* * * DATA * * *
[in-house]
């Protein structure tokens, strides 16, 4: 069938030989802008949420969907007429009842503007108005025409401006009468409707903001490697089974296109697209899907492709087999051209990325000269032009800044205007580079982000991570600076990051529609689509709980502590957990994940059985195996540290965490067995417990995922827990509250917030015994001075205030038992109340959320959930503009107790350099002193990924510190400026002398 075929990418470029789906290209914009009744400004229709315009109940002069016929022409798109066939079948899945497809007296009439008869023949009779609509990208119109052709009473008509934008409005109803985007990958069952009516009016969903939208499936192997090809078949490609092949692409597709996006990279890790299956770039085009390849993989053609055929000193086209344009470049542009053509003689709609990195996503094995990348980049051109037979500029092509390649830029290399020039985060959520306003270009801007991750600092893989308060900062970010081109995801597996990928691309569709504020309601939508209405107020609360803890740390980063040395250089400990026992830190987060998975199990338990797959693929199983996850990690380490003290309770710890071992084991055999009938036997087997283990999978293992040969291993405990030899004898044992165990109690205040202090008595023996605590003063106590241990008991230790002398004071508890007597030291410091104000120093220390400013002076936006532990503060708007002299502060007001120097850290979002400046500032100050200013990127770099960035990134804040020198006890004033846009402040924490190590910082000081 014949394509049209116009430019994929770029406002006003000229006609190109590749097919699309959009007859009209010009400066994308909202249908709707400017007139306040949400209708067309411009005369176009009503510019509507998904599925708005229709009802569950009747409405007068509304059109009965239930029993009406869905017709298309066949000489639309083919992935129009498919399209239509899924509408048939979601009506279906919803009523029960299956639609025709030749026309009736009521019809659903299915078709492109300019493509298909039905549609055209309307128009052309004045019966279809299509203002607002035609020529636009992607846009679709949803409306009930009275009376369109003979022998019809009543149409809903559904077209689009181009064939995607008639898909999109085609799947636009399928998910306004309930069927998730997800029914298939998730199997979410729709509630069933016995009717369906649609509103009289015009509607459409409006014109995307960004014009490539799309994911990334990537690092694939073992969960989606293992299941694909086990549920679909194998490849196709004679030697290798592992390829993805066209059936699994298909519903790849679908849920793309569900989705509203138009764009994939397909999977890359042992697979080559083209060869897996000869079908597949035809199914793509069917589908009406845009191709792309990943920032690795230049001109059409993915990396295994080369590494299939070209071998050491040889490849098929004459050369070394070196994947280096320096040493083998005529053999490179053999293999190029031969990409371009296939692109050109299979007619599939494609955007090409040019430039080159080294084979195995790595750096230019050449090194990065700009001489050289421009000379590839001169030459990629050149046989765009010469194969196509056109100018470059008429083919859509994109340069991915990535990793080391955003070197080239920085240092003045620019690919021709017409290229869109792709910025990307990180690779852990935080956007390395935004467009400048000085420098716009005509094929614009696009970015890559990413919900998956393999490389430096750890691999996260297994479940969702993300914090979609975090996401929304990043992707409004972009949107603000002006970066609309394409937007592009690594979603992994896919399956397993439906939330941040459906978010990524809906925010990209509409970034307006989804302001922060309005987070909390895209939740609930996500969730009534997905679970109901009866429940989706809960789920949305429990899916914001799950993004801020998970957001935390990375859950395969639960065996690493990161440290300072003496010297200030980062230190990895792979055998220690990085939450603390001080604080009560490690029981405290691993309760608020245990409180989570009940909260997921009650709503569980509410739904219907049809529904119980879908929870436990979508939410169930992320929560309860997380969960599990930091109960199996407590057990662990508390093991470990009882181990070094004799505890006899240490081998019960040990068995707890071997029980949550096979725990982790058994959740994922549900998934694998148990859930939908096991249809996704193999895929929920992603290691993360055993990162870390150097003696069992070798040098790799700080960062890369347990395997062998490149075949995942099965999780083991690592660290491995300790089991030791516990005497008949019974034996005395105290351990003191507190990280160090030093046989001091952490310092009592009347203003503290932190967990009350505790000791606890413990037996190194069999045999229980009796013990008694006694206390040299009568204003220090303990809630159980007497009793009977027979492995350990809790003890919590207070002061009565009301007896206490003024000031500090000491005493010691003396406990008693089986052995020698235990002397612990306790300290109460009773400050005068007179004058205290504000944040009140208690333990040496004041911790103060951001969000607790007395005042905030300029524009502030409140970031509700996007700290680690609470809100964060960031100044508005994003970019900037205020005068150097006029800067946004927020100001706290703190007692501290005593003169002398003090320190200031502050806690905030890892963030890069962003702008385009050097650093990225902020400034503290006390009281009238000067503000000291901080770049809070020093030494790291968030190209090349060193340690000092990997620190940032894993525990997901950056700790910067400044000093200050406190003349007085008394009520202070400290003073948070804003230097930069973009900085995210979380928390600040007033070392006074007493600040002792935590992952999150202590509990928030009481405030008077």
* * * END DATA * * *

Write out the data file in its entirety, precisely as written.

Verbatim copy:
[in-house]
């Protein structure tokens, strides 16, 4: 069938030989802008949420969907007429009842503007108005025409401006009468409707903001490697089974296109697209899907492709087999051209990325000269032009800044205007580079982000991570600076990051529609689509709980502590957990994940059985195996540290965490067995417990995922827990509250917030015994001075205030038992109340959320959930503009107790350099002193990924510190400026002398 075929990418470029789906290209914009009744400004229709315009109940002069016929022409798109066939079948899945497809007296009439008869023949009779609509990208119109052709009473008509934008409005109803985007990958069952009516009016969903939208499936192997090809078949490609092949692409597709996006990279890790299956770039085009390849993989053609055929000193086209344009470049542009053509003689709609990195996503094995990348980049051109037979500029092509390649830029290399020039985060959520306003270009801007991750600092893989308060900062970010081109995801597996990928691309569709504020309601939508209405107020609360803890740390980063040395250089400990026992830190987060998975199990338990797959693929199983996850990690380490003290309770710890071992084991055999009938036997087997283990999978293992040969291993405990030899004898044992165990109690205040202090008595023996605590003063106590241990008991230790002398004071508890007597030291410091104000120093220390400013002076936006532990503060708007002299502060007001120097850290979002400046500032100050200013990127770099960035990134804040020198006890004033846009402040924490190590910082000081 014949394509049209116009430019994929770029406002006003000229006609190109590749097919699309959009007859009209010009400066994308909202249908709707400017007139306040949400209708067309411009005369176009009503510019509507998904599925708005229709009802569950009747409405007068509304059109009965239930029993009406869905017709298309066949000489639309083919992935129009498919399209239509899924509408048939979601009506279906919803009523029960299956639609025709030749026309009736009521019809659903299915078709492109300019493509298909039905549609055209309307128009052309004045019966279809299509203002607002035609020529636009992607846009679709949803409306009930009275009376369109003979022998019809009543149409809903559904077209689009181009064939995607008639898909999109085609799947636009399928998910306004309930069927998730997800029914298939998730199997979410729709509630069933016995009717369906649609509103009289015009509607459409409006014109995307960004014009490539799309994911990334990537690092694939073992969960989606293992299941694909086990549920679909194998490849196709004679030697290798592992390829993805066209059936699994298909519903790849679908849920793309569900989705509203138009764009994939397909999977890359042992697979080559083209060869897996000869079908597949035809199914793509069917589908009406845009191709792309990943920032690795230049001109059409993915990396295994080369590494299939070209071998050491040889490849098929004459050369070394070196994947280096320096040493083998005529053999490179053999293999190029031969990409371009296939692109050109299979007619599939494609955007090409040019430039080159080294084979195995790595750096230019050449090194990065700009001489050289421009000379590839001169030459990629050149046989765009010469194969196509056109100018470059008429083919859509994109340069991915990535990793080391955003070197080239920085240092003045620019690919021709017409290229869109792709910025990307990180690779852990935080956007390395935004467009400048000085420098716009005509094929614009696009970015890559990413919900998956393999490389430096750890691999996260297994479940969702993300914090979609975090996401929304990043992707409004972009949107603000002006970066609309394409937007592009690594979603992994896919399956397993439906939330941040459906978010990524809906925010990209509409970034307006989804302001922060309005987070909390895209939740609930996500969730009534997905679970109901009866429940989706809960789920949305429990899916914001799950993004801020998970957001935390990375859950395969639960065996690493990161440290300072003496010297200030980062230190990895792979055998220690990085939450603390001080604080009560490690029981405290691993309760608020245990409180989570009940909260997921009650709503569980509410739904219907049809529904119980879908929870436990979508939410169930992320929560309860997380969960599990930091109960199996407590057990662990508390093991470990009882181990070094004799505890006899240490081998019960040990068995707890071997029980949550096979725990982790058994959740994922549900998934694998148990859930939908096991249809996704193999895929929920992603290691993360055993990162870390150097003696069992070798040098790799700080960062890369347990395997062998490149075949995942099965999780083991690592660290491995300790089991030791516990005497008949019974034996005395105290351990003191507190990280160090030093046989001091952490310092009592009347203003503290932190967990009350505790000791606890413990037996190194069999045999229980009796013990008694006694206390040299009568204003220090303990809630159980007497009793009977027979492995350990809790003890919590207070002061009565009301007896206490003024000031500090000491005493010691003396406990008693089986052995020698235990002397612990306790300290109460009773400050005068007179004058205290504000944040009140208690333990040496004041911790103060951001969000607790007395005042905030300029524009502030409140970031509700996007700290680690609470809100964060960031100044508005994003970019900037205020005068150097006029800067946004927020100001706290703190007692501290005593003169002398003090320190200031502050806690905030890892963030890069962003702008385009050097650093990225902020400034503290006390009281009238000067503000000291901080770049809070020093030494790291968030190209090349060193340690000092990997620190940032894993525990997901950056700790910067400044000093200050406190003349007085008394009520202070400290003073948070804003230097930069973009900085995210979380928390600040007033070392006074007493600040002792935590992952999150202590509990928030009481405030008077």